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Bladder cancer is often referred to as the “forgotten cancer” — but it shouldn’t be. The disease is the fifth most common cancer in Canada and one of the most frequently diagnosed among men.
According to the Canadian Cancer Society, it’s estimated that in 2022, 13,300 Canadians will be diagnosed with bladder cancer, 2,500 of whom will die from the disease.
Because the warning signs of bladder cancer are often mistaken for other health conditions like urinary tract and kidney infections, early detection may not be as clear-cut as other diseases. What are the signs and symptoms of bladder cancer, and what are its risk factors? Here’s what you need to know.
What is bladder cancer?
Bladder cancer begins when formerly healthy cells in the bladder start to grow abnormally and multiply. The vast majority (90 per cent) of bladder cancer cases occur in the organ’s inner lining and are known as urothelial carcinoma or transitional cell carcinoma.
When the disease develops in the bladder lining, it’s referred to as superficial bladder cancer. Alternatively, when the cancer has spread through the lining and invades the muscle wall or spreads to nearby organs and lymph nodes, it’s called invasive bladder cancer.
Nine in 10 bladder cancer cases in Canada are diagnosed in populations ages 50 and older. Bladder cancer is the fourth most commonly diagnosed cancer among men and the 10th most commonly diagnosed among women.
While it’s a lesser-known cancer, you may remember several celebrities whom the disease has impacted. Frank Sinatra was diagnosed with bladder cancer in his final years (he ultimately passed away from a heart attack), NBA star Maurice Lucas underwent surgery for bladder cancer and later died from the disease at age 58, and Grateful Dead bassist Phil Lesh underwent treatment for his diagnosis in 2015.
What are the warning signs and symptoms of bladder cancer?
As of today, there are no early screening tests available for bladder cancer. Therefore, most people are diagnosed after reporting symptoms, most commonly, blood in the urine.
According to Dr. Girish Kulkarni, a urologic surgeon in the Department of Surgical Oncology at the Princess Margaret Cancer Centre, blood in the urine should never be ignored, even if it’s a one-time occurrence.
“If someone visibly sees blood, even one time, they should have a thorough assessment,” Kulkarni tells Yahoo Canada.
In addition to blood in the urine, signs or symptoms of bladder cancer may include:
Pain or burning during urination
Frequent and urgent urination
Feeling the need to urinate but not being able to
Experiencing symptoms despite no signs of infections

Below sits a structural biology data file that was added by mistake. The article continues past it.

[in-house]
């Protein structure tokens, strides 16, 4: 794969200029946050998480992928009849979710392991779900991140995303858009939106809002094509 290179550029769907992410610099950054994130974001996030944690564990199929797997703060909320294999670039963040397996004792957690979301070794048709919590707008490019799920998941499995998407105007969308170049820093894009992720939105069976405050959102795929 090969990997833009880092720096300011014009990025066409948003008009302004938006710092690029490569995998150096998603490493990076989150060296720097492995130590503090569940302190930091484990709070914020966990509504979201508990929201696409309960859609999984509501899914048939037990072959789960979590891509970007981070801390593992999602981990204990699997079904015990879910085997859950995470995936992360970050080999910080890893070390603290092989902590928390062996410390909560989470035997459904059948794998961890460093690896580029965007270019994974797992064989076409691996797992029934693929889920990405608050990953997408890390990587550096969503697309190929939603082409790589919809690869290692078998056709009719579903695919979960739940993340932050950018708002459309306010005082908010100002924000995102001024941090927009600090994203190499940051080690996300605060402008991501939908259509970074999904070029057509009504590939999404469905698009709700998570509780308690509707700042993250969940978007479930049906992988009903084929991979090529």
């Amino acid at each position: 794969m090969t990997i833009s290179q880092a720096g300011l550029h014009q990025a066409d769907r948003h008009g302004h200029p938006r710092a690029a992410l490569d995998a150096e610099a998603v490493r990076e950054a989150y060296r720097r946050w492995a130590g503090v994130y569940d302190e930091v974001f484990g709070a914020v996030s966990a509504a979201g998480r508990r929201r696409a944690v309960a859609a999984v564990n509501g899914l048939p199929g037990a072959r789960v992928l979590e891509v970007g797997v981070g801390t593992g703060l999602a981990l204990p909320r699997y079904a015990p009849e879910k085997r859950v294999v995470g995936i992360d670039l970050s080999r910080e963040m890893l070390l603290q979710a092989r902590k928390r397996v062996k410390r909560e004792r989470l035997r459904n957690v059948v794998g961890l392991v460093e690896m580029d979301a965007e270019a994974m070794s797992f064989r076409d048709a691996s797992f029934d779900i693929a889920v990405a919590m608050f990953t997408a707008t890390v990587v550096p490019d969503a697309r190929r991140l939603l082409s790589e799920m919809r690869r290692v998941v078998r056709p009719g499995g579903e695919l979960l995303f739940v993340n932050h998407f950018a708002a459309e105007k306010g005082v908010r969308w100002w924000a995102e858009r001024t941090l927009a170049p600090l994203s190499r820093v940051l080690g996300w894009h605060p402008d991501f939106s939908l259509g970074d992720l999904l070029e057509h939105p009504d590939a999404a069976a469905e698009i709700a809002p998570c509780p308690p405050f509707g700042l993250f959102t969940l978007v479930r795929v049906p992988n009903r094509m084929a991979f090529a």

Kulkarni says that in addition to blood, pain should never be ignored, as it may indicate a more advanced stage of bladder cancer.
Who is at risk for bladder cancer?
Bladder cancer can affect anyone; however, certain populations are considerably more at-risk than others.
Unlike cancers linked to the so-called “cancer gene” (inherited gene mutations), the risk of developing bladder cancer is almost entirely lifestyle-related.
According to Kulkarni, smoking is the “no. 1 risk factor associated with bladder cancer.”
Additionally, occupational exposures to specific chemicals are often tied to diagnoses, including those found in hair dyes, paints, fungicides, cigarette smoke, plastics, metals and motor vehicle exhaust.
Because of its risk factors, bladder cancer tends to disproportionately affect populations of “lower socioeconomic status,” says Kulkarni. “Think of the people working with chemicals: Painters, factory workers, hairdressers, [etc.],” those are the groups who are most at-risk.
One of the theories that explains why men are diagnosed at higher rates than women are the lifestyle factors mentioned.
“Historically, men were the smokers, and men were the ones working with chemicals,” Kulkarni says.
The forgotten cancer
Despite being the fifth-most prevalent cancer in Canada, Kulkarni says bladder cancer is one of the least funded.
Bladder cancer is “often beyond the 20th-rank in terms of funding,” he says. “There’s a lot of disparity in the research into bladder cancer.”
He adds that while “most people think of breast, prostate, colon, and lung cancers, bladder [cancer] is right there next to them.” However, “it doesn’t get the fifth or sixth-most amount of funding.”
It’s a “very prevalent” and “very recurrent disease,” he says. “It can come back over and over [again].” The lack of funding “really [highlights] the disparities in cancer care” in Canada.
To learn more about bladder cancer, see the resources below.